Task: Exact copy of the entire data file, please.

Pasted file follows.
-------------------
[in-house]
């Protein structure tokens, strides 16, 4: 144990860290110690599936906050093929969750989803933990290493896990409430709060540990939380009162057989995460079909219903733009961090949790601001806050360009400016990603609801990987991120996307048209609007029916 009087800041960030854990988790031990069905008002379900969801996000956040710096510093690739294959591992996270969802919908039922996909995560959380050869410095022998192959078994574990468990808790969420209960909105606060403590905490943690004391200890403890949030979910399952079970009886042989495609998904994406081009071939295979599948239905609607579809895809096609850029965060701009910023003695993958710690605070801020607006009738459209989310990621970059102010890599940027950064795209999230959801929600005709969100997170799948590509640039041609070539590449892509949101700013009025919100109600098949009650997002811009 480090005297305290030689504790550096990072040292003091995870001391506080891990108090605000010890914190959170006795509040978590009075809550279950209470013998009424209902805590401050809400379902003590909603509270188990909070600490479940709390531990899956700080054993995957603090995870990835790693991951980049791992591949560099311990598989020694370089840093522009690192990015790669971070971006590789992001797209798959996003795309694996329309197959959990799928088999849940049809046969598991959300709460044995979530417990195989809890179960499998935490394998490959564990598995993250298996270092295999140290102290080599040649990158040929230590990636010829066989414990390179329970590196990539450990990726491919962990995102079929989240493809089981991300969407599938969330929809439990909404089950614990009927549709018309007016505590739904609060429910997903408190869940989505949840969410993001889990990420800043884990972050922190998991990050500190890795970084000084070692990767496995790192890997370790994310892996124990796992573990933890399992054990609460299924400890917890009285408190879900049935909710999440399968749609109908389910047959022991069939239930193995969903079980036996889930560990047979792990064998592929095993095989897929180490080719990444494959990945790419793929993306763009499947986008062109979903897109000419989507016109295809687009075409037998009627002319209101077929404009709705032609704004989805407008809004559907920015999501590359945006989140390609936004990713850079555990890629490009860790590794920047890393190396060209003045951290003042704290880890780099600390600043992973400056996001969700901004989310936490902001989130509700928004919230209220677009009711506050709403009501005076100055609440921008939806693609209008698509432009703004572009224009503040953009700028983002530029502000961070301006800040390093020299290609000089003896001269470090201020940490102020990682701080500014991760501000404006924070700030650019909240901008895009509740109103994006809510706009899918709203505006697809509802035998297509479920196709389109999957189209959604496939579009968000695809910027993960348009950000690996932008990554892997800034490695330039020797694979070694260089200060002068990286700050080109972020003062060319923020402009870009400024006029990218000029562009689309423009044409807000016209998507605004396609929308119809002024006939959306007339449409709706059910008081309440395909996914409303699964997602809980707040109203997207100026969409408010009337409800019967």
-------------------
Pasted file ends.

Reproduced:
[in-house]
């Protein structure tokens, strides 16, 4: 144990860290110690599936906050093929969750989803933990290493896990409430709060540990939380009162057989995460079909219903733009961090949790601001806050360009400016990603609801990987991120996307048209609007029916 009087800041960030854990988790031990069905008002379900969801996000956040710096510093690739294959591992996270969802919908039922996909995560959380050869410095022998192959078994574990468990808790969420209960909105606060403590905490943690004391200890403890949030979910399952079970009886042989495609998904994406081009071939295979599948239905609607579809895809096609850029965060701009910023003695993958710690605070801020607006009738459209989310990621970059102010890599940027950064795209999230959801929600005709969100997170799948590509640039041609070539590449892509949101700013009025919100109600098949009650997002811009 480090005297305290030689504790550096990072040292003091995870001391506080891990108090605000010890914190959170006795509040978590009075809550279950209470013998009424209902805590401050809400379902003590909603509270188990909070600490479940709390531990899956700080054993995957603090995870990835790693991951980049791992591949560099311990598989020694370089840093522009690192990015790669971070971006590789992001797209798959996003795309694996329309197959959990799928088999849940049809046969598991959300709460044995979530417990195989809890179960499998935490394998490959564990598995993250298996270092295999140290102290080599040649990158040929230590990636010829066989414990390179329970590196990539450990990726491919962990995102079929989240493809089981991300969407599938969330929809439990909404089950614990009927549709018309007016505590739904609060429910997903408190869940989505949840969410993001889990990420800043884990972050922190998991990050500190890795970084000084070692990767496995790192890997370790994310892996124990796992573990933890399992054990609460299924400890917890009285408190879900049935909710999440399968749609109908389910047959022991069939239930193995969903079980036996889930560990047979792990064998592929095993095989897929180490080719990444494959990945790419793929993306763009499947986008062109979903897109000419989507016109295809687009075409037998009627002319209101077929404009709705032609704004989805407008809004559907920015999501590359945006989140390609936004990713850079555990890629490009860790590794920047890393190396060209003045951290003042704290880890780099600390600043992973400056996001969700901004989310936490902001989130509700928004919230209220677009009711506050709403009501005076100055609440921008939806693609209008698509432009703004572009224009503040953009700028983002530029502000961070301006800040390093020299290609000089003896001269470090201020940490102020990682701080500014991760501000404006924070700030650019909240901008895009509740109103994006809510706009899918709203505006697809509802035998297509479920196709389109999957189209959604496939579009968000695809910027993960348009950000690996932008990554892997800034490695330039020797694979070694260089200060002068990286700050080109972020003062060319923020402009870009400024006029990218000029562009689309423009044409807000016209998507605004396609929308119809002024006939959306007339449409709706059910008081309440395909996914409303699964997602809980707040109203997207100026969409408010009337409800019967």